ONE of Scotland’s biggest Yes groups has relaunched in a bid to encourage thousands of English Scots to join the army of independence supporters in preparation for a second referendum.

English Scots for Yes is hoping to reach out to potentially one million voters who were born in England but live in Scotland or Scots who have a connection to England as they gear up for a fresh drive, backed by the Yes2 Scotland campaign.

Last week The National exclusively revealed how Labour for Independence (LFI) was back with a major recruitment drive as Scottish leader Kezia Dugdale reaffirmed her commitment to the Union and since then new members have been flooding in.

Loading article content

Now English Scots for Yes, led by Inverclyde North SNP councillor Math Campbell-Sturgess, is making a big comeback to prepare for a second independence referendum.

In 2014, the group (whose motto is “It’s not about where you were born, but where we are going together, as a country”) gathered more than 2,000 members after launching just six months before the September referendum.

This time, English-born Campbell-Sturgess, who has lived in Scotland all his adult life, plans to take more time to galvanise support for an independent Scotland through a new website, campaigning and chapping the doors of some of the older voters who were excluded the last time because they didn’t have access to the internet.

After 2014, the group did not fold entirely but kept a core membership to keep their campaign ticking over.

Over the past few months members have been rallying support at Yes events across the country and have already amassed 1,077 members but now they are ready for their big relaunch this month with Brexit being the catalyst for their resurgence.

Inverclyde North councillor and graphic designer Campbell-Sturgess said: “We are looking to massively expand with a new website being launched imminently. We want to campaign for English and English-Scots folk, and any who feel affinity with England who live in Scotland, maybe due to having English family.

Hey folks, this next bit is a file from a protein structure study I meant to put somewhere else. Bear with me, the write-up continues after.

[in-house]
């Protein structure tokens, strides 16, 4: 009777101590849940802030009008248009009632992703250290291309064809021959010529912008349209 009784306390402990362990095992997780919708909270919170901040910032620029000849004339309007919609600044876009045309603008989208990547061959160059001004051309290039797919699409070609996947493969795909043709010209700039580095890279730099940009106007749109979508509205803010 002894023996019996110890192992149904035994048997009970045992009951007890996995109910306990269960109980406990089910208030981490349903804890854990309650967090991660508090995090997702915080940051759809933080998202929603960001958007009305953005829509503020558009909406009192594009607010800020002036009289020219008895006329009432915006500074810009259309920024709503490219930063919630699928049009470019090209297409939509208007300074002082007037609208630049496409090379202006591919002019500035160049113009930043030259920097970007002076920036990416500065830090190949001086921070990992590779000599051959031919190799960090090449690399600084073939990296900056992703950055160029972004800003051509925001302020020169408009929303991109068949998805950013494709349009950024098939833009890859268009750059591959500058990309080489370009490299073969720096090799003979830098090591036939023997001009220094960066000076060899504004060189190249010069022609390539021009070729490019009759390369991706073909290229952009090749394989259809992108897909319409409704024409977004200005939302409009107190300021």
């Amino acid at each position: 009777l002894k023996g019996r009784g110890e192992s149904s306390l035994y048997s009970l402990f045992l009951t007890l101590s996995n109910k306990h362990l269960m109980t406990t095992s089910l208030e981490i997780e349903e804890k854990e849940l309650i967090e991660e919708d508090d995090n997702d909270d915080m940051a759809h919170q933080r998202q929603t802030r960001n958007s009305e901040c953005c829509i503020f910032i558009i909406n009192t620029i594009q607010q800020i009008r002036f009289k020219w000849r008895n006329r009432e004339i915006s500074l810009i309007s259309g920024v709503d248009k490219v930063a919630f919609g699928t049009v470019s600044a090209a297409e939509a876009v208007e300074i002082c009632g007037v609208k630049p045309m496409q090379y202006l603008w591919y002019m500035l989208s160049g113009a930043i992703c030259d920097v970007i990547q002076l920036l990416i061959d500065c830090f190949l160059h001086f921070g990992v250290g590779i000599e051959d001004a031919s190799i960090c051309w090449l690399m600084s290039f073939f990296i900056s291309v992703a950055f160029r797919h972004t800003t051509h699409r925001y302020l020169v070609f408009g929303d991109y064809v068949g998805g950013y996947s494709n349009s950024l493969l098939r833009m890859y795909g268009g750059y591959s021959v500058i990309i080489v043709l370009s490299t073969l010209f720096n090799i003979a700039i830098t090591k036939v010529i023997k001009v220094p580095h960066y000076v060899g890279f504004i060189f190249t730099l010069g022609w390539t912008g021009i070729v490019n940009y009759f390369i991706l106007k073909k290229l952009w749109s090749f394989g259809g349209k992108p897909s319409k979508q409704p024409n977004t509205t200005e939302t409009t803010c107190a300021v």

Campbell-Sturgess said: “The relaunch has only been made possible due to the amazing work of Yes2 who fired the starting pistol for indyref2, and galvanised the Yes movement together.

"Our relaunch as part of the wider Yes2 campaign will help us get out and talk to as many fellow English Scots as possible, and convince them to vote Yes in the next referendum.”

Yes2 founder John McHarg said English Scots for Yes were welcomed into the fold because it will help get the message out there that the campaign for independence is not anti-English.

He added: “We have taken the English Scots for Yes into Yes2 because their campaign relaunch is a really positive step towards addressing the fallacy from the Unionist press that the campaign for independence is anti-English. It is not, it never has been and never will be.

"We have had a long-term relationship with English Scots for years because, whether you are born in Scotland or not – specifically, if you were born in England and live in Scotland – it doesn’t matter, there is no difference. You live here, you have a right to vote and be part of a present and future Scottish society.

“We have taken the group into Yes2 and we are going to help them get this important message out there that this is not an anti-English campaign.”

English Scots for Yes co-founder Campbell-Sturgess said his heavily pregnant fiancee Angel Brammer, 39, who is also a graphic designer and co-founder of the group, was born on a naval base in Portsmouth and then moved to Scotland aged one. Her parents are Scottish and she was born in England.

Campbell-Sturgess said: “We aren’t looking to divide the country into groups, but include those who didn’t feel part of the Yes movement last time.”

He added: “The momentum is really building again and there's been a surge in membership. Even within the last two hours we’ve had 10 new members join up.

"We are really hoping to build our levels to try to make a substantive difference, because in 2014 the two largest groups of people who voted No were people who were born in England and people who are over 55.

“The idea is to get the whole bandwagon rolling again. I am very sad about Brexit, I think it is a disastrous move for everybody [but] it has given us this chance to start again and it is really all down to Yes2 and I take my hat off to John McHarg who has done a power of work. Yes2 is going to be supporting us to get out there and hit a larger demographic.”